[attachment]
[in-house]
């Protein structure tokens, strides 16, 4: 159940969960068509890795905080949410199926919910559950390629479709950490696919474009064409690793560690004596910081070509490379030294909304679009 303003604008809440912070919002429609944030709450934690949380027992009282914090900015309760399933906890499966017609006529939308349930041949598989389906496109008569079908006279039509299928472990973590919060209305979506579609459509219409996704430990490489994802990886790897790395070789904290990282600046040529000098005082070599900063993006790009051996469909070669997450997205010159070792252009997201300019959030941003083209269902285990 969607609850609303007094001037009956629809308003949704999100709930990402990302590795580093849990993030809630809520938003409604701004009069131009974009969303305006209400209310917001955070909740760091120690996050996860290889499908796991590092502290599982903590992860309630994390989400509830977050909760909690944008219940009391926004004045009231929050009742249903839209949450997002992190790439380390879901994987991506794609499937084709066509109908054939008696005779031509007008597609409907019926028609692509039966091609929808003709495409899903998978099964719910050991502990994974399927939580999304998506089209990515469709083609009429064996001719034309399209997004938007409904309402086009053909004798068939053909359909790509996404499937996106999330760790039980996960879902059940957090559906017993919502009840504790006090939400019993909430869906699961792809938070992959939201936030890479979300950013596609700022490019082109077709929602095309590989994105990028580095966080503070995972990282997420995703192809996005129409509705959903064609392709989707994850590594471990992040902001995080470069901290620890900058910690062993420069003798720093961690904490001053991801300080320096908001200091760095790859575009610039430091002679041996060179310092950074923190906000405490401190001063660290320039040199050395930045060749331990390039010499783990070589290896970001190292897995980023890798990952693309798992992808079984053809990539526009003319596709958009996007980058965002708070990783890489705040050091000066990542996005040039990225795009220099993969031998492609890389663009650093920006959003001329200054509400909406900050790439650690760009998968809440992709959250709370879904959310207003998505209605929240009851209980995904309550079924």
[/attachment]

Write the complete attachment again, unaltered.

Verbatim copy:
[in-house]
């Protein structure tokens, strides 16, 4: 159940969960068509890795905080949410199926919910559950390629479709950490696919474009064409690793560690004596910081070509490379030294909304679009 303003604008809440912070919002429609944030709450934690949380027992009282914090900015309760399933906890499966017609006529939308349930041949598989389906496109008569079908006279039509299928472990973590919060209305979506579609459509219409996704430990490489994802990886790897790395070789904290990282600046040529000098005082070599900063993006790009051996469909070669997450997205010159070792252009997201300019959030941003083209269902285990 969607609850609303007094001037009956629809308003949704999100709930990402990302590795580093849990993030809630809520938003409604701004009069131009974009969303305006209400209310917001955070909740760091120690996050996860290889499908796991590092502290599982903590992860309630994390989400509830977050909760909690944008219940009391926004004045009231929050009742249903839209949450997002992190790439380390879901994987991506794609499937084709066509109908054939008696005779031509007008597609409907019926028609692509039966091609929808003709495409899903998978099964719910050991502990994974399927939580999304998506089209990515469709083609009429064996001719034309399209997004938007409904309402086009053909004798068939053909359909790509996404499937996106999330760790039980996960879902059940957090559906017993919502009840504790006090939400019993909430869906699961792809938070992959939201936030890479979300950013596609700022490019082109077709929602095309590989994105990028580095966080503070995972990282997420995703192809996005129409509705959903064609392709989707994850590594471990992040902001995080470069901290620890900058910690062993420069003798720093961690904490001053991801300080320096908001200091760095790859575009610039430091002679041996060179310092950074923190906000405490401190001063660290320039040199050395930045060749331990390039010499783990070589290896970001190292897995980023890798990952693309798992992808079984053809990539526009003319596709958009996007980058965002708070990783890489705040050091000066990542996005040039990225795009220099993969031998492609890389663009650093920006959003001329200054509400909406900050790439650690760009998968809440992709959250709370879904959310207003998505209605929240009851209980995904309550079924």